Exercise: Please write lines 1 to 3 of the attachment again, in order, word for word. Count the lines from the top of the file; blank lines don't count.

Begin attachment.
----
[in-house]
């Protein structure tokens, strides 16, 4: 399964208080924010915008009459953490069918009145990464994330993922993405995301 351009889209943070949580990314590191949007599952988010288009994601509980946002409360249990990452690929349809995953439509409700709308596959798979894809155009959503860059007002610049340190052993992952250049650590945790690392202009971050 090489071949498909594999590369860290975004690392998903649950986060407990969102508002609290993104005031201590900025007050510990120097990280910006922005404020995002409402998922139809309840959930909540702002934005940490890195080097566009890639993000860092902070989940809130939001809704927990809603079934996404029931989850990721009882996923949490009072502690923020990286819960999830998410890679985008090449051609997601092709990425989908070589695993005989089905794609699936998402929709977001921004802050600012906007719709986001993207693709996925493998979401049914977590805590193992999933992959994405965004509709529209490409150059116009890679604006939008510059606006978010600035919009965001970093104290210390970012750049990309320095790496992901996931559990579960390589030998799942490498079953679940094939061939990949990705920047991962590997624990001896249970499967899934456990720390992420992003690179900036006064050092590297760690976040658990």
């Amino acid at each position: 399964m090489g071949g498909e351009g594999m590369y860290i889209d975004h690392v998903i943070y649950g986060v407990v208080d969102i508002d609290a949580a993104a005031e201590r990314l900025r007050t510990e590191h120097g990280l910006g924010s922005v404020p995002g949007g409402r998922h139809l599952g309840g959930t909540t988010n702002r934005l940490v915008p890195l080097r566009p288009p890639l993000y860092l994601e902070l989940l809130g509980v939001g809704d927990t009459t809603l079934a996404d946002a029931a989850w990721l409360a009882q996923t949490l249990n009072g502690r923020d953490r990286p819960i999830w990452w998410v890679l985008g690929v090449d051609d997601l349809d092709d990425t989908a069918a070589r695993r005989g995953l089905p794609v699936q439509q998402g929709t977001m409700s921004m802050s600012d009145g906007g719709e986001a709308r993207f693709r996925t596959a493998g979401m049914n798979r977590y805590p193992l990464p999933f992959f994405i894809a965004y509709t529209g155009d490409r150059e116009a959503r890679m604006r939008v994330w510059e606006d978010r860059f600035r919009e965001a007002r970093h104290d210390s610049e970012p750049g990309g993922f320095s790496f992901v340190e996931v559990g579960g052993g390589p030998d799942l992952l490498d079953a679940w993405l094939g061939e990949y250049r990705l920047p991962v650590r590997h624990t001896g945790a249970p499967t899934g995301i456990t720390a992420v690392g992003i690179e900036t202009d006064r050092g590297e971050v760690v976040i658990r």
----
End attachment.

[in-house]
């Protein structure tokens, strides 16, 4: 399964208080924010915008009459953490069918009145990464994330993922993405995301 351009889209943070949580990314590191949007599952988010288009994601509980946002409360249990990452690929349809995953439509409700709308596959798979894809155009959503860059007002610049340190052993992952250049650590945790690392202009971050 090489071949498909594999590369860290975004690392998903649950986060407990969102508002609290993104005031201590900025007050510990120097990280910006922005404020995002409402998922139809309840959930909540702002934005940490890195080097566009890639993000860092902070989940809130939001809704927990809603079934996404029931989850990721009882996923949490009072502690923020990286819960999830998410890679985008090449051609997601092709990425989908070589695993005989089905794609699936998402929709977001921004802050600012906007719709986001993207693709996925493998979401049914977590805590193992999933992959994405965004509709529209490409150059116009890679604006939008510059606006978010600035919009965001970093104290210390970012750049990309320095790496992901996931559990579960390589030998799942490498079953679940094939061939990949990705920047991962590997624990001896249970499967899934456990720390992420992003690179900036006064050092590297760690976040658990």
């Amino acid at each position: 399964m090489g071949g498909e351009g594999m590369y860290i889209d975004h690392v998903i943070y649950g986060v407990v208080d969102i508002d609290a949580a993104a005031e201590r990314l900025r007050t510990e590191h120097g990280l910006g924010s922005v404020p995002g949007g409402r998922h139809l599952g309840g959930t909540t988010n702002r934005l940490v915008p890195l080097r566009p288009p890639l993000y860092l994601e902070l989940l809130g509980v939001g809704d927990t009459t809603l079934a996404d946002a029931a989850w990721l409360a009882q996923t949490l249990n009072g502690r923020d953490r990286p819960i999830w990452w998410v890679l985008g690929v090449d051609d997601l349809d092709d990425t989908a069918a070589r695993r005989g995953l089905p794609v699936q439509q998402g929709t977001m409700s921004m802050s600012d009145g906007g719709e986001a709308r993207f693709r996925t596959a493998g979401m049914n798979r977590y805590p193992l990464p999933f992959f994405i894809a965004y509709t529209g155009d490409r150059e116009a959503r890679m604006r939008v994330w510059e606006d978010r860059f600035r919009e965001a007002r970093h104290d210390s610049e970012p750049g990309g993922f320095s790496f992901v340190e996931v559990g579960g052993g390589p030998d799942l992952l490498d079953a679940w993405l094939g061939e990949y250049r990705l920047p991962v650590r590997h624990t001896g945790a249970p499967t899934g995301i456990t720390a992420v690392g992003i690179e900036t202009d006064r050092g590297e971050v760690v976040i658990r």